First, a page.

Right to possession
The right to possession (also right of possession ) describes in jurisprudence the right to own a thing . The ownership rights are particularly relevant in the context of the claim for the return of property . This is excluded if the owner of an item is entitled to possession vis-à-vis the owner .
Absolute property rights
Absolute property rights (including property rights in rem ) have an absolute effect, i.e. That is, they entitle anyone to possess it. They arise in particular from limited real rights to the thing (e.g. from a right of lien in accordance with ff. BGB or a usufruct in accordance with ff. BGB).
It is disputed whether the expectant right also gives the owner an absolute right to property. While the prevailing opinion affirms this, a counter-view rejects this on the grounds that the entitlement right is only intended to protect the acquisition of property and can do so even if the beneficiary is no longer the owner.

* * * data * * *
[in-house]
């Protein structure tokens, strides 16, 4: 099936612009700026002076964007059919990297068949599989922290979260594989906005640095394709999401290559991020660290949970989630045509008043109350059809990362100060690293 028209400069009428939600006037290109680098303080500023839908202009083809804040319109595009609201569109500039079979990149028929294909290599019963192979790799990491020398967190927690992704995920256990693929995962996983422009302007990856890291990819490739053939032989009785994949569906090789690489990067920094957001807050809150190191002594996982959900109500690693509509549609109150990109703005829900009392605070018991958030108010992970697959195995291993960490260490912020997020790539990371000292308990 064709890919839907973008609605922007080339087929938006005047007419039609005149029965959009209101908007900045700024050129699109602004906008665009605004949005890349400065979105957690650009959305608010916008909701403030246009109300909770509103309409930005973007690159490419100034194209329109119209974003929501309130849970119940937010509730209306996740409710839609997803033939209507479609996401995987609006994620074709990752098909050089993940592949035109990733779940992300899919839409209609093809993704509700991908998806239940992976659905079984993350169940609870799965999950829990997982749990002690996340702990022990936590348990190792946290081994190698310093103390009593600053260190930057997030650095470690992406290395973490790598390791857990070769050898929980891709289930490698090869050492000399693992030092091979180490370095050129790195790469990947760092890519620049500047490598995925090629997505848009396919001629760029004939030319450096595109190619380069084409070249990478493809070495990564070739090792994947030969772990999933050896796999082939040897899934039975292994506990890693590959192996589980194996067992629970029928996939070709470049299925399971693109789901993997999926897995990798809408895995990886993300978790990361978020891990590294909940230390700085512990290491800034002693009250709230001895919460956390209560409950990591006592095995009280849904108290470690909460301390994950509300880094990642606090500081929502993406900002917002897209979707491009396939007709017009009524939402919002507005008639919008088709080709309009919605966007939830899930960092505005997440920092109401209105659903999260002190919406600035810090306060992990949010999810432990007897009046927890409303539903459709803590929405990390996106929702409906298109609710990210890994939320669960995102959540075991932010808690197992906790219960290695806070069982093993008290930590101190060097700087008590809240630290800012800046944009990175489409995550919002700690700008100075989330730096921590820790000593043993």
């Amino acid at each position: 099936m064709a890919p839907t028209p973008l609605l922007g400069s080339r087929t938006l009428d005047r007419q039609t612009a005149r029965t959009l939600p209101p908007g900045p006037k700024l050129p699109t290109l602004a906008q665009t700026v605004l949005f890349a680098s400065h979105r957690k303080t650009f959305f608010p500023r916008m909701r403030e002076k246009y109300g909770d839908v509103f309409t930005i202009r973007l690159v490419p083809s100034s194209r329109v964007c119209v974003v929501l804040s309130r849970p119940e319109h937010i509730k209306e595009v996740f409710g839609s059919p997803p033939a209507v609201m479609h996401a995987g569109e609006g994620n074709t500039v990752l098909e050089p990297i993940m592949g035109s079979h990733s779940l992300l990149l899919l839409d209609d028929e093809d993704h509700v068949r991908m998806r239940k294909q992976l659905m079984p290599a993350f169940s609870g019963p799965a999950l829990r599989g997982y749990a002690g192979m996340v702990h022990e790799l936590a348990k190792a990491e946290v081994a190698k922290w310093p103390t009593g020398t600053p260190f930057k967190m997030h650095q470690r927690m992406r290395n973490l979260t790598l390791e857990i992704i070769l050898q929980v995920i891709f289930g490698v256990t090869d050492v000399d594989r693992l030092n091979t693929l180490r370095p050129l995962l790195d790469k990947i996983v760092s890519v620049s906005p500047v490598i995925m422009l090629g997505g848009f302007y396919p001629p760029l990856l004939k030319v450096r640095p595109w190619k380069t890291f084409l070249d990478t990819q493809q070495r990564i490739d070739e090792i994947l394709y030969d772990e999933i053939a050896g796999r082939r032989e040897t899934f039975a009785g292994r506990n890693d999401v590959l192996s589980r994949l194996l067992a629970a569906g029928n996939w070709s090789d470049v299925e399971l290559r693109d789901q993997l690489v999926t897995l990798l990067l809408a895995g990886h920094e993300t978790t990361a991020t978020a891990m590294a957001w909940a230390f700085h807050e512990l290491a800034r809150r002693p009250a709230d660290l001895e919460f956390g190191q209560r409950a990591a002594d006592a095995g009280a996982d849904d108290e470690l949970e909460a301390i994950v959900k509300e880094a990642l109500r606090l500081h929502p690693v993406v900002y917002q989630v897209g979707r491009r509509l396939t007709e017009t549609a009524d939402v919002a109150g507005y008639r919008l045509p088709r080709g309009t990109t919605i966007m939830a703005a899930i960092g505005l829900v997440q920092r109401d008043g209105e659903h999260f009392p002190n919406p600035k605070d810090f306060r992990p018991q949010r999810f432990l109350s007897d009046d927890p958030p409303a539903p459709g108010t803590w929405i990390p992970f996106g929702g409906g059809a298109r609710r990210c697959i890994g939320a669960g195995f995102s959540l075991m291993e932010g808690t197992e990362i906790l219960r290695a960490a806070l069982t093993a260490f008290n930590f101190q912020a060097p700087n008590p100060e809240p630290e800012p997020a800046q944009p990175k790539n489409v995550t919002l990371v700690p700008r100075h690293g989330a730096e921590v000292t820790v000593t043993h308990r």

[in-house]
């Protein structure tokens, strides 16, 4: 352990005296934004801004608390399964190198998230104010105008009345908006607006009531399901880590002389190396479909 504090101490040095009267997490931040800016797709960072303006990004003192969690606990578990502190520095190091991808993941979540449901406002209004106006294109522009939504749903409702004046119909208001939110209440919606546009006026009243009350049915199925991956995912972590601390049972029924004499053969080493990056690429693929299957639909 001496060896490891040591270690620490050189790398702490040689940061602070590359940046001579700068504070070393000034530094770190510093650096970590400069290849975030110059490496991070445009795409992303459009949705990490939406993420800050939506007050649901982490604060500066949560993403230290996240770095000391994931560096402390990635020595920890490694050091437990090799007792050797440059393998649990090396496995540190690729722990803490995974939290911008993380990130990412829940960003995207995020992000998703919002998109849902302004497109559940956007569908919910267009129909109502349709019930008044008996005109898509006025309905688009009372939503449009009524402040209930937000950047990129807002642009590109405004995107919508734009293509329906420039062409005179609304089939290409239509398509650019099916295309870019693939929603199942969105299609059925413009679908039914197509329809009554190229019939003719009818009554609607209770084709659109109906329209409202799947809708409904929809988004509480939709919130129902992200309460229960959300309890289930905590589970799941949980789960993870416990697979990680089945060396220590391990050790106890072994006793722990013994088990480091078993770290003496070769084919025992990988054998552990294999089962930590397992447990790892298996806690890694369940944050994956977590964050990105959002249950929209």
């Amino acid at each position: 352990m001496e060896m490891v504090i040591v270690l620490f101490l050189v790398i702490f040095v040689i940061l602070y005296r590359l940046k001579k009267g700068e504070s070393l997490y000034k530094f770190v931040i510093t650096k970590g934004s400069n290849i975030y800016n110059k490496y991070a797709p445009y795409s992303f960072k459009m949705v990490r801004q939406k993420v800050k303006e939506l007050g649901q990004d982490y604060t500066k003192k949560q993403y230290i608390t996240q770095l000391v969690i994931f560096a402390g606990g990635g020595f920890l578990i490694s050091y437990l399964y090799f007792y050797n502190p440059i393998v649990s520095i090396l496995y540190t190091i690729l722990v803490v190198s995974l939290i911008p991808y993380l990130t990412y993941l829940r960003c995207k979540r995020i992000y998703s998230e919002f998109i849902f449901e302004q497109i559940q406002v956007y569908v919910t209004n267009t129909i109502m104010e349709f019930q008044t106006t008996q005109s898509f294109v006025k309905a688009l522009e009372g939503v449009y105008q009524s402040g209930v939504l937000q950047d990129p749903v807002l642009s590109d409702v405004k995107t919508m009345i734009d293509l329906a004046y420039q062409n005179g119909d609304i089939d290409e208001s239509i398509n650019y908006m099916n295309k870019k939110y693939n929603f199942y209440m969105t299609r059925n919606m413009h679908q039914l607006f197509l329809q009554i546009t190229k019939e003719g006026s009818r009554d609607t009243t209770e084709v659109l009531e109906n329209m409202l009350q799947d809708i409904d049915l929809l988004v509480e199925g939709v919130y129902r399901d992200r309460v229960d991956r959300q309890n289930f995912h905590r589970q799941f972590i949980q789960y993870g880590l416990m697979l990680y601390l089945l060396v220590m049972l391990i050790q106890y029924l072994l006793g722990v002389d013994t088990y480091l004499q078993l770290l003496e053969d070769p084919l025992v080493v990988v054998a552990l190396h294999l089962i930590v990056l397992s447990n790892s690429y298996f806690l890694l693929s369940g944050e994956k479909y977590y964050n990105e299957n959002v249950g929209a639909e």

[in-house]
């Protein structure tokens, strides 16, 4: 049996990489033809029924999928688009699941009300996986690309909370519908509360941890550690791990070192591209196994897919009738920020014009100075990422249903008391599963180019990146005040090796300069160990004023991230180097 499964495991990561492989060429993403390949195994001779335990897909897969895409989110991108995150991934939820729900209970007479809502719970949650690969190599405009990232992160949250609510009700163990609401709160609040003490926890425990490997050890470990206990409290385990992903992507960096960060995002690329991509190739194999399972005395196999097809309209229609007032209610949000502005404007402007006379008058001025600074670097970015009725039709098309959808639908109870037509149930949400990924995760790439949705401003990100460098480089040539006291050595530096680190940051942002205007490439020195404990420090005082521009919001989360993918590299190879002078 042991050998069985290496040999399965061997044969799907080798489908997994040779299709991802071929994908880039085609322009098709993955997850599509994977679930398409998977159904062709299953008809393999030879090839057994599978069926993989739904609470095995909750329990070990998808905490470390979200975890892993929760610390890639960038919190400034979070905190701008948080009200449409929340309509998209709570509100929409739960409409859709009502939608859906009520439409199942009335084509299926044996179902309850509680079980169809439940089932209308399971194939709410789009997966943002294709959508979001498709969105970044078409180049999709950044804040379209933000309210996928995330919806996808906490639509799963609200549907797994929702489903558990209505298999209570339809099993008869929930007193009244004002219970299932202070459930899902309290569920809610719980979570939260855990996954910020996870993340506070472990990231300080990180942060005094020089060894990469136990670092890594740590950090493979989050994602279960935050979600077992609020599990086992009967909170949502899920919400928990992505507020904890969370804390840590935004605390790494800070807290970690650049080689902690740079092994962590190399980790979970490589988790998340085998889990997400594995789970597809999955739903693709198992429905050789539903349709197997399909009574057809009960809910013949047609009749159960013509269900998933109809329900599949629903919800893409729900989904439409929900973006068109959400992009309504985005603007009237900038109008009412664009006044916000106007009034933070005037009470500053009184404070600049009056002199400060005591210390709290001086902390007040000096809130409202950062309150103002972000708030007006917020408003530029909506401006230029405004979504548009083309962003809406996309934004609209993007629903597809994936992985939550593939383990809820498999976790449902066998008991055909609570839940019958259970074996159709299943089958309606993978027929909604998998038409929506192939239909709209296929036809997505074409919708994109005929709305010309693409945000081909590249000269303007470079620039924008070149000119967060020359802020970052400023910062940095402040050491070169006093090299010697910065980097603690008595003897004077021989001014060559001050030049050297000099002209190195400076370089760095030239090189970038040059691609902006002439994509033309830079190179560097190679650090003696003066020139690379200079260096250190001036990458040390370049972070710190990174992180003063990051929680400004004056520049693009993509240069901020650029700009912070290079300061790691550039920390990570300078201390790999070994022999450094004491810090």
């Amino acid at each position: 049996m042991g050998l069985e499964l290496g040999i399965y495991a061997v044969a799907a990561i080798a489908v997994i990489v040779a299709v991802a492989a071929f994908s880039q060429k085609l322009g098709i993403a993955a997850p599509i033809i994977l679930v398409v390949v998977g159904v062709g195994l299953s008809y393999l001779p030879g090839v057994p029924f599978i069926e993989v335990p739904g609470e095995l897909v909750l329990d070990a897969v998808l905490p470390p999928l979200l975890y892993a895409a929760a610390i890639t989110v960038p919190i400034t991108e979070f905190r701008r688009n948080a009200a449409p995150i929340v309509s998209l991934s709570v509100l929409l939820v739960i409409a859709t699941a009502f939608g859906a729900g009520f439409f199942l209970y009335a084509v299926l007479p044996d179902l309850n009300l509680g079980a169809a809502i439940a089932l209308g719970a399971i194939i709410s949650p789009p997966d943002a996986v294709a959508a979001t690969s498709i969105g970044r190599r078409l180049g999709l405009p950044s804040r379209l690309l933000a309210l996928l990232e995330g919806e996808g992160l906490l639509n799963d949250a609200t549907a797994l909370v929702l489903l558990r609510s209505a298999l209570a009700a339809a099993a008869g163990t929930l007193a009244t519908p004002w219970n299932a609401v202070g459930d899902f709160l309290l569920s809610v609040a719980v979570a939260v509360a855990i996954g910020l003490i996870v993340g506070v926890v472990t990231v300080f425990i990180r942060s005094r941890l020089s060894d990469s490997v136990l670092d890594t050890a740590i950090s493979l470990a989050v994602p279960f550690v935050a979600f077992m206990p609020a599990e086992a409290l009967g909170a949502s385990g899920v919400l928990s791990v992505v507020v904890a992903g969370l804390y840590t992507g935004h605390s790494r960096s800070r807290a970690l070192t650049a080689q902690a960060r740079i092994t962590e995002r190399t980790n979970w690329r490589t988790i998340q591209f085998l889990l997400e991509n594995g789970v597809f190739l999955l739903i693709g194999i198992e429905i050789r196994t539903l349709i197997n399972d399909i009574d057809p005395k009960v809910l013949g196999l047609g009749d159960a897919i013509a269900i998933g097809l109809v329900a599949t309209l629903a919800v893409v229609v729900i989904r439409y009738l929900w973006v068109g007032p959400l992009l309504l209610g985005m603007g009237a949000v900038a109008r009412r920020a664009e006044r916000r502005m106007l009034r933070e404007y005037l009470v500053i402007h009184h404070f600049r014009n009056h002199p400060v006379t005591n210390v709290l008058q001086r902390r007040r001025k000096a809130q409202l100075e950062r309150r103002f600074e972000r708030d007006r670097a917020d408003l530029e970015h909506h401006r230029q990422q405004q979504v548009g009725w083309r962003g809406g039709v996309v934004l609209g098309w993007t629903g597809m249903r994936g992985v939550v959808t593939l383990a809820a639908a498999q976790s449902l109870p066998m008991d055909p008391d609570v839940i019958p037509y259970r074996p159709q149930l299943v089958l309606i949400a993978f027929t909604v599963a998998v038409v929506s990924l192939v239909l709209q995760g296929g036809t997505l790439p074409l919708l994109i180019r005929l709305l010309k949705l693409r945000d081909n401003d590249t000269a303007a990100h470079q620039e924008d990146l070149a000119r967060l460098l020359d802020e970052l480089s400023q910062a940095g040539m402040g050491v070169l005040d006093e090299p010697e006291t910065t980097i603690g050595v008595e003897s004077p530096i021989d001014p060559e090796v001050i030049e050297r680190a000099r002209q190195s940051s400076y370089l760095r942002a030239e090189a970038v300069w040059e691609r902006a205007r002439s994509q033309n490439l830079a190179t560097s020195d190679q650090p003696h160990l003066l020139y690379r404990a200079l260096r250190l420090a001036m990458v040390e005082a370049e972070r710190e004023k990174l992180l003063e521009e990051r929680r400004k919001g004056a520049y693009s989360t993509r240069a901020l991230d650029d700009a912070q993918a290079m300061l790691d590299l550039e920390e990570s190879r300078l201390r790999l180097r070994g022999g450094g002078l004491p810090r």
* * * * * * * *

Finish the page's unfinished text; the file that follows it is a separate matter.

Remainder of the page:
Relative property rights (including mandatory property rights ) work relatively, i.e. That is, they only entitle the holder to possession within a contractual relationship. They arise in particular from contracts under the law of obligations (e.g. from a rental agreement in accordance with ff. BGB or a loan agreement in accordance with ff. BGB).
Right of retention
It is controversial whether the retention rights represent property rights. While the German BGH affirms this at least for the right of retention from BGB, the majority of the teaching does not see ownership rights in them, but independent counter-rights, since their meaning and purpose is not the material regulation of ownership, but only the enforcement of claims.